Robert Stevens worked as a Mass Highway Department as an electrician in Lenox, Massachusetts. After an appeal hearing he was awarded accidental disability retirement benefits, due to a personal injury he sustained on January 9, 2006, when he bent over and twisted to retrieve a pen he had dropped.
In some cases, accidental disability retirements are denied when the injury suffered is a result of a common movement of everyday life. However, the DALA Administrative Magistrate ruled that when a disabling injury is caused by one event, the applicant need not prove that the event was one not common to a great many jobs.
In this case, Stevens demonstrated that his disability is likely to be permanent and he has been unable to perform the essential duties as a Mass Highway Department electrician since 2006.
He was diagnosed with disabling L5 radiculopathy which the medical panel ruled might be the natural and proximate result of the injury sustained on January 9, 2006.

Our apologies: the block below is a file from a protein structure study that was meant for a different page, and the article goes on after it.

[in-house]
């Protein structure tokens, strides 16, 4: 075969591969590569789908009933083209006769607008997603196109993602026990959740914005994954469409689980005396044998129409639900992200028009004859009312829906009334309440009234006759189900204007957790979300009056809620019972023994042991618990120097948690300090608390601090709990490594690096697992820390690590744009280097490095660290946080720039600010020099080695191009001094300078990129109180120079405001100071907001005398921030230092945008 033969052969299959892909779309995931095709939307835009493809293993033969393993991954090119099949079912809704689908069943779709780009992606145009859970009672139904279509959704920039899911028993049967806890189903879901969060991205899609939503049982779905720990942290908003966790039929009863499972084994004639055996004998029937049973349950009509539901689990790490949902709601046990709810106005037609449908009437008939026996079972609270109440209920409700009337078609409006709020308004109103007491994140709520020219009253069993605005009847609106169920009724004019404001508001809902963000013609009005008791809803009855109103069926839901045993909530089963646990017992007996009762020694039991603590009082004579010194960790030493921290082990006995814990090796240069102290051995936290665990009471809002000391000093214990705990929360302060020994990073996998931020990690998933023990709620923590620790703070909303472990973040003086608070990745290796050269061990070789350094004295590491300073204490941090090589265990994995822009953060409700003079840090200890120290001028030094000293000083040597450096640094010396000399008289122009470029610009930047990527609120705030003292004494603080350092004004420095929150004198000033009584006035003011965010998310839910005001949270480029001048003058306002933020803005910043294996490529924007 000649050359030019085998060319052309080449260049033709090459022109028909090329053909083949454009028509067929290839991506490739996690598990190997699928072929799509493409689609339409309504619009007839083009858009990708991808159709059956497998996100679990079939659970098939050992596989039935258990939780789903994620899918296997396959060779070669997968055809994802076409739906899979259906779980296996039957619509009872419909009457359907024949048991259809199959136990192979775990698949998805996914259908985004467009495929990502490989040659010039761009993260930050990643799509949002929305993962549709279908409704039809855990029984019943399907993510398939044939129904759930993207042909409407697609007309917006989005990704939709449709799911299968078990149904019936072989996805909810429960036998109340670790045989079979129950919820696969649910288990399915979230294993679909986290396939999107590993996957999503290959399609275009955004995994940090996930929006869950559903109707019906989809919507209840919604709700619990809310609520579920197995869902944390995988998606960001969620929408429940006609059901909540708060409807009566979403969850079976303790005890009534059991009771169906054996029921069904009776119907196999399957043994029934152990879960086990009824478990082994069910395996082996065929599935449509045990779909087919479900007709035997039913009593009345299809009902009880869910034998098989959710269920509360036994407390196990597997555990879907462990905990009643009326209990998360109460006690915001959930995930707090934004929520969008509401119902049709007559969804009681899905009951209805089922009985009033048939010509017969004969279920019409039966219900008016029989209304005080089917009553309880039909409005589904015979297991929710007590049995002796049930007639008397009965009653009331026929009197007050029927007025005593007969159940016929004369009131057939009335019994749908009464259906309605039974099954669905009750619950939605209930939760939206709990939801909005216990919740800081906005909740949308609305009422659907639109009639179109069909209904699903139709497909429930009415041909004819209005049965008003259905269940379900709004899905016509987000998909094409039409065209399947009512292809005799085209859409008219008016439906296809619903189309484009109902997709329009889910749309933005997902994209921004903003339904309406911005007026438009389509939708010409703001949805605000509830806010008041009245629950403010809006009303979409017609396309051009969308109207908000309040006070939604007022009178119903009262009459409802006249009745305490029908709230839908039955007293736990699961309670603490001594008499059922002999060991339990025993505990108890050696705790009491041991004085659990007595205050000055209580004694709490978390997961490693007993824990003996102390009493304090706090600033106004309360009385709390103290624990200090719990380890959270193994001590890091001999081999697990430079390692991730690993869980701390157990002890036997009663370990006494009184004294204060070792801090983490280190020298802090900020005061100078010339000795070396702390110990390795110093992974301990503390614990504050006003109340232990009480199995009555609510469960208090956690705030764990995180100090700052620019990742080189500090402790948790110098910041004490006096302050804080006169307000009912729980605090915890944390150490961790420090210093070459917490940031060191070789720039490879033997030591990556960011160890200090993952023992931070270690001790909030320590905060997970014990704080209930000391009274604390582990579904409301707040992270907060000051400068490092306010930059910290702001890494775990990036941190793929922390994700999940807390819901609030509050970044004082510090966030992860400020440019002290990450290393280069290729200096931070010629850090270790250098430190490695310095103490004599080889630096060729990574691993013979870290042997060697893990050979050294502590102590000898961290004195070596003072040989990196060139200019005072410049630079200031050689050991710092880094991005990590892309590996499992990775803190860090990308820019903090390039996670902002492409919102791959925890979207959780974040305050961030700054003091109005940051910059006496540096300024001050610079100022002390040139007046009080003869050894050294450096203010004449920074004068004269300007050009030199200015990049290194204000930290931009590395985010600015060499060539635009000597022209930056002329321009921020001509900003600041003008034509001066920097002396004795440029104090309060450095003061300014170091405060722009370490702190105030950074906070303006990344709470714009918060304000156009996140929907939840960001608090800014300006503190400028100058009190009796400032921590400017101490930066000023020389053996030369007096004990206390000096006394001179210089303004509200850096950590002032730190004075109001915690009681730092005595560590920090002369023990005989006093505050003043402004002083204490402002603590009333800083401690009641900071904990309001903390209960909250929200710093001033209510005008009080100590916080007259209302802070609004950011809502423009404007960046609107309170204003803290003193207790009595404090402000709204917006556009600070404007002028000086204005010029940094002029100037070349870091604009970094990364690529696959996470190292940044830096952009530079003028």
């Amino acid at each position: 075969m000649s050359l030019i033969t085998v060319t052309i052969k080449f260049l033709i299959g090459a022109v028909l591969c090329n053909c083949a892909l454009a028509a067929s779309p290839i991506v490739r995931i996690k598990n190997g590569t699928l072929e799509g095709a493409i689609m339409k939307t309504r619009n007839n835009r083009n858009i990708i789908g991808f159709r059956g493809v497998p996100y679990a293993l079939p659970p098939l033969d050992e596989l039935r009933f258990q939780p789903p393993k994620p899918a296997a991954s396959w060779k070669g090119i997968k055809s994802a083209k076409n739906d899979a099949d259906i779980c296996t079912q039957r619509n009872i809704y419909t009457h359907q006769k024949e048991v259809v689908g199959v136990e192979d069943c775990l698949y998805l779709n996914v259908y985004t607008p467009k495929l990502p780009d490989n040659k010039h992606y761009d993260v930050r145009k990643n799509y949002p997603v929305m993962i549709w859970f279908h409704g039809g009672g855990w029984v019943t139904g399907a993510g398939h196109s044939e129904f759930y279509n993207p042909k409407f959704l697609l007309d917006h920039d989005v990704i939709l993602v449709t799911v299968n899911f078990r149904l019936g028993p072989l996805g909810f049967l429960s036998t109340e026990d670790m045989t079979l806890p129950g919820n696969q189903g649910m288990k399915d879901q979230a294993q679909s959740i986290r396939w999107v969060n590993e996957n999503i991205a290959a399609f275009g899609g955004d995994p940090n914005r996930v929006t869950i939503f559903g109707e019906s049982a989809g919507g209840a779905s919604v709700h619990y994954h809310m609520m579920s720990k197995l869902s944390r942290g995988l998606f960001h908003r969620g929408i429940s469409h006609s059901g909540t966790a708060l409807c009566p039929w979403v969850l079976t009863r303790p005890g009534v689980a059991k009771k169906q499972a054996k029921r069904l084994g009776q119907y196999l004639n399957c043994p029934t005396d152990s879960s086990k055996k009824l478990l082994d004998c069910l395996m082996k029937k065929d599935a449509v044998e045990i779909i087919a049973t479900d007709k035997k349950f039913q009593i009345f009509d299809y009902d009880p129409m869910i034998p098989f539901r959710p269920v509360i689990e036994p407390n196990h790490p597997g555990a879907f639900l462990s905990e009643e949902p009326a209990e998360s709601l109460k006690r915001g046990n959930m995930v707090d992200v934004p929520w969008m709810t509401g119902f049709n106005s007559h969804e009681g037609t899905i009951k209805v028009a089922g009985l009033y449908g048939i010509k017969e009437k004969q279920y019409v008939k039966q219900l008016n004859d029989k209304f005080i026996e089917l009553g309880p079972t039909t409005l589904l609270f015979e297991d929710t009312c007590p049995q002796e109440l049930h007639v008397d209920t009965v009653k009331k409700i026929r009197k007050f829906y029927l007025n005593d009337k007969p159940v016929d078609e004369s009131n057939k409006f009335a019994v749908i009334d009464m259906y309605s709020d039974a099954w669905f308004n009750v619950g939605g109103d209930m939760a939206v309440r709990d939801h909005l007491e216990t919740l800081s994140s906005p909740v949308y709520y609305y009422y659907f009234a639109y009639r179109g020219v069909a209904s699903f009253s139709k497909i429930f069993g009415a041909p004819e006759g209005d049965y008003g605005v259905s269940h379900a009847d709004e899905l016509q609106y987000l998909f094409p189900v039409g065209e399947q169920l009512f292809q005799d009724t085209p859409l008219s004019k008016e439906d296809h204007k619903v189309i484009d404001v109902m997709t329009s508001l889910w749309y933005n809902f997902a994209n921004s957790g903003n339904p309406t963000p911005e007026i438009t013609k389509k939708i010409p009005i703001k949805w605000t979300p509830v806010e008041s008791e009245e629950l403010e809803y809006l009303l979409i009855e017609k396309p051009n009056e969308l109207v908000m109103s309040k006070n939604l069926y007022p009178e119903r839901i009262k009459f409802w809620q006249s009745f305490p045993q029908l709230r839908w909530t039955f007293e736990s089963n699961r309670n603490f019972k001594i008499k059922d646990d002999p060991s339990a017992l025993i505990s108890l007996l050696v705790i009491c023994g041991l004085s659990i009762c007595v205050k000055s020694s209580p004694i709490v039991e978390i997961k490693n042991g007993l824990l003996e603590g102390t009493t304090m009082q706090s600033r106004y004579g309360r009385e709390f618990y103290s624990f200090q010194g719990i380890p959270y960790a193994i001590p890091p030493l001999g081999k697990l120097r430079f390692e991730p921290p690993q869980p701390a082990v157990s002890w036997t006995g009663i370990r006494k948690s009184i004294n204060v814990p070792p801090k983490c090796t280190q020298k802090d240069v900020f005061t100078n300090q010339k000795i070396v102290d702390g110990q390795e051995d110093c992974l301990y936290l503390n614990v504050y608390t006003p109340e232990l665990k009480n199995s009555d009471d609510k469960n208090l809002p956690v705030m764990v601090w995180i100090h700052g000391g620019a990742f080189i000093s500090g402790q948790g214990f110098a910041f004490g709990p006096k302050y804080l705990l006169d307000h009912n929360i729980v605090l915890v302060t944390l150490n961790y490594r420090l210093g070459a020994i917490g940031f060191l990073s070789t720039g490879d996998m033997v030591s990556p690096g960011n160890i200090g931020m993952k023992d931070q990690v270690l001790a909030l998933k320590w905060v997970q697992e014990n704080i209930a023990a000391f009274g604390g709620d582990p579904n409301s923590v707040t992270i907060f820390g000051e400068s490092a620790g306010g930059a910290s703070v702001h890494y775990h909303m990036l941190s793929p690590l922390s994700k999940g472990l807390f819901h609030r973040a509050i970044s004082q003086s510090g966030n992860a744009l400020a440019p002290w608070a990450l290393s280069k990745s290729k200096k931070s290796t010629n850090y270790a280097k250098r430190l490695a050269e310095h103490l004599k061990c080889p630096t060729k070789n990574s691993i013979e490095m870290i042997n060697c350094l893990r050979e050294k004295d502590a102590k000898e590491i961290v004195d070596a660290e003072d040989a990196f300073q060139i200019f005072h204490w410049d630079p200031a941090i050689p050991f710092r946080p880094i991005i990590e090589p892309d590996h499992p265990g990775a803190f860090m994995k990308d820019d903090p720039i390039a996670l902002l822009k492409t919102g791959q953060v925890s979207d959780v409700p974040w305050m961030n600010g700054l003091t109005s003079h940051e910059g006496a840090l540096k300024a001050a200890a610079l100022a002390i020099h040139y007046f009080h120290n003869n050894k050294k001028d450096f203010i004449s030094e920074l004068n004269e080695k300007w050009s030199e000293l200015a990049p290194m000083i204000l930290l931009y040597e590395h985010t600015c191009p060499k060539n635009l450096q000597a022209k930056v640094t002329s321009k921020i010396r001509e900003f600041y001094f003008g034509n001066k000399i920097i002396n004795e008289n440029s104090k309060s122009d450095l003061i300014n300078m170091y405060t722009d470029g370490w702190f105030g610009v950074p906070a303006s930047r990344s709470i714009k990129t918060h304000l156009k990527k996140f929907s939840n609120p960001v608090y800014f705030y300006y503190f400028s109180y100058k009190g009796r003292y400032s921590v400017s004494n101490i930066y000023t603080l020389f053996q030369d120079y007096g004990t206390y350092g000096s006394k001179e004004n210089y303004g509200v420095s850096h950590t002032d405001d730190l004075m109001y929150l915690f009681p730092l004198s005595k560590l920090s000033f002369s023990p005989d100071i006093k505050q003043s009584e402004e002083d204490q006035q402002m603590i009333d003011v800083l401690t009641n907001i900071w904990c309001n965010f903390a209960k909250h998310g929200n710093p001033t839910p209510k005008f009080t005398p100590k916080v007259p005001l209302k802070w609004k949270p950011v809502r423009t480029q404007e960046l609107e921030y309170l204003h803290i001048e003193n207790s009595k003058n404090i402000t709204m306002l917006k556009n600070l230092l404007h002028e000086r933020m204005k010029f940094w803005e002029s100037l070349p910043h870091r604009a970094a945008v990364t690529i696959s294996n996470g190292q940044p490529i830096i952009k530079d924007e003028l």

Prior to January 9, 2006, Mr. Stevens was able to perform the essential duties of his job. Within weeks after that date, he was unable to perform the essential functions. His back and left leg became immediately painful after the pen event. He promptly filed a notice of injury and sought medical attention the next day. Despite physical therapy and medication, both Mr. Stevens’ primary care physician and his treating neurologist determined that he was not able to perform the essential functions of his position and both physicians concluded that the injury of January 9, 2006 was, in fact, the natural and proximate cause of his disabling L5 radiculopathy.
Mr. Stevens is, therefore, entitled to a 72% accidental disability retirement.